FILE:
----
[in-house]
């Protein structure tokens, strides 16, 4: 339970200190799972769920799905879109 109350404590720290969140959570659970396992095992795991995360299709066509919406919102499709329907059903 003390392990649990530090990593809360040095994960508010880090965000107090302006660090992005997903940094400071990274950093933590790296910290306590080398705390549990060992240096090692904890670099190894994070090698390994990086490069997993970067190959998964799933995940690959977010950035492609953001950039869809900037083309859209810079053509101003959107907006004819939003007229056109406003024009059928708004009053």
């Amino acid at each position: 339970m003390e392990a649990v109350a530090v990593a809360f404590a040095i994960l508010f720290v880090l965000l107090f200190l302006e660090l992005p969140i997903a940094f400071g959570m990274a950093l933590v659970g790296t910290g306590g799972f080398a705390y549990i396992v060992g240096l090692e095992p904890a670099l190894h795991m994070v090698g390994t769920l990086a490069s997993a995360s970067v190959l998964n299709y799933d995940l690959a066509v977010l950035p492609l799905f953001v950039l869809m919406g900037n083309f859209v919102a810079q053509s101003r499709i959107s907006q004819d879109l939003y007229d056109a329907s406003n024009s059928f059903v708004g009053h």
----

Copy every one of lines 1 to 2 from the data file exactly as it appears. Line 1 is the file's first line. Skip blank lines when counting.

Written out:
[in-house]
């Protein structure tokens, strides 16, 4: 339970200190799972769920799905879109 109350404590720290969140959570659970396992095992795991995360299709066509919406919102499709329907059903 003390392990649990530090990593809360040095994960508010880090965000107090302006660090992005997903940094400071990274950093933590790296910290306590080398705390549990060992240096090692904890670099190894994070090698390994990086490069997993970067190959998964799933995940690959977010950035492609953001950039869809900037083309859209810079053509101003959107907006004819939003007229056109406003024009059928708004009053």